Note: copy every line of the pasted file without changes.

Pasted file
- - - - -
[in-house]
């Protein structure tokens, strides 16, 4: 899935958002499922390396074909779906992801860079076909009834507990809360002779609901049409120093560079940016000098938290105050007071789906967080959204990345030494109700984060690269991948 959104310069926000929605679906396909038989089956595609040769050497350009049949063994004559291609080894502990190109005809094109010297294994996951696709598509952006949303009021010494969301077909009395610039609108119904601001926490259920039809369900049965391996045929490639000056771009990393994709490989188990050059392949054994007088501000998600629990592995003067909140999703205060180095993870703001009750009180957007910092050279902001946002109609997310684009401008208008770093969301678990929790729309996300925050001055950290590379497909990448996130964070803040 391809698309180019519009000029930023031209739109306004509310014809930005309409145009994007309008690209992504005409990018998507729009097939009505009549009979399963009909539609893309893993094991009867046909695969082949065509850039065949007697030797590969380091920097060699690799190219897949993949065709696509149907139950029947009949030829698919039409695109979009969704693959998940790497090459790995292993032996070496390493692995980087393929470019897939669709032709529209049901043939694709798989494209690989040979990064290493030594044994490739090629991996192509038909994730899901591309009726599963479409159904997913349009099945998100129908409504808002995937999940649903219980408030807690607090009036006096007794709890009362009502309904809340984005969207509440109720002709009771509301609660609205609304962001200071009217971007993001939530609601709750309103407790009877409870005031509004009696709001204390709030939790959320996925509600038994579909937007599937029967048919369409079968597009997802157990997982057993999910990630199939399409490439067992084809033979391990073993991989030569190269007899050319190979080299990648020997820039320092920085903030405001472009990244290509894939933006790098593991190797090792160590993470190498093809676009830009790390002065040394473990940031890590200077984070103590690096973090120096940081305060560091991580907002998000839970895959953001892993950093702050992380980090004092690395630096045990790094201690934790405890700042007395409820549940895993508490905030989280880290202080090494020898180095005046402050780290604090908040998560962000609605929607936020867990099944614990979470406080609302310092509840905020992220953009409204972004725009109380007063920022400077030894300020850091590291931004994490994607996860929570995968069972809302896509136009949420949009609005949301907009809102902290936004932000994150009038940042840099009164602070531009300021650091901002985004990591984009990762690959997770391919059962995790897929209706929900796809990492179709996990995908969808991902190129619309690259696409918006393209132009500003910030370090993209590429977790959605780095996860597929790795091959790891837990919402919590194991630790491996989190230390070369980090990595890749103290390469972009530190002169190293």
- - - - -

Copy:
[in-house]
């Protein structure tokens, strides 16, 4: 899935958002499922390396074909779906992801860079076909009834507990809360002779609901049409120093560079940016000098938290105050007071789906967080959204990345030494109700984060690269991948 959104310069926000929605679906396909038989089956595609040769050497350009049949063994004559291609080894502990190109005809094109010297294994996951696709598509952006949303009021010494969301077909009395610039609108119904601001926490259920039809369900049965391996045929490639000056771009990393994709490989188990050059392949054994007088501000998600629990592995003067909140999703205060180095993870703001009750009180957007910092050279902001946002109609997310684009401008208008770093969301678990929790729309996300925050001055950290590379497909990448996130964070803040 391809698309180019519009000029930023031209739109306004509310014809930005309409145009994007309008690209992504005409990018998507729009097939009505009549009979399963009909539609893309893993094991009867046909695969082949065509850039065949007697030797590969380091920097060699690799190219897949993949065709696509149907139950029947009949030829698919039409695109979009969704693959998940790497090459790995292993032996070496390493692995980087393929470019897939669709032709529209049901043939694709798989494209690989040979990064290493030594044994490739090629991996192509038909994730899901591309009726599963479409159904997913349009099945998100129908409504808002995937999940649903219980408030807690607090009036006096007794709890009362009502309904809340984005969207509440109720002709009771509301609660609205609304962001200071009217971007993001939530609601709750309103407790009877409870005031509004009696709001204390709030939790959320996925509600038994579909937007599937029967048919369409079968597009997802157990997982057993999910990630199939399409490439067992084809033979391990073993991989030569190269007899050319190979080299990648020997820039320092920085903030405001472009990244290509894939933006790098593991190797090792160590993470190498093809676009830009790390002065040394473990940031890590200077984070103590690096973090120096940081305060560091991580907002998000839970895959953001892993950093702050992380980090004092690395630096045990790094201690934790405890700042007395409820549940895993508490905030989280880290202080090494020898180095005046402050780290604090908040998560962000609605929607936020867990099944614990979470406080609302310092509840905020992220953009409204972004725009109380007063920022400077030894300020850091590291931004994490994607996860929570995968069972809302896509136009949420949009609005949301907009809102902290936004932000994150009038940042840099009164602070531009300021650091901002985004990591984009990762690959997770391919059962995790897929209706929900796809990492179709996990995908969808991902190129619309690259696409918006393209132009500003910030370090993209590429977790959605780095996860597929790795091959790891837990919402919590194991630790491996989190230390070369980090990595890749103290390469972009530190002169190293």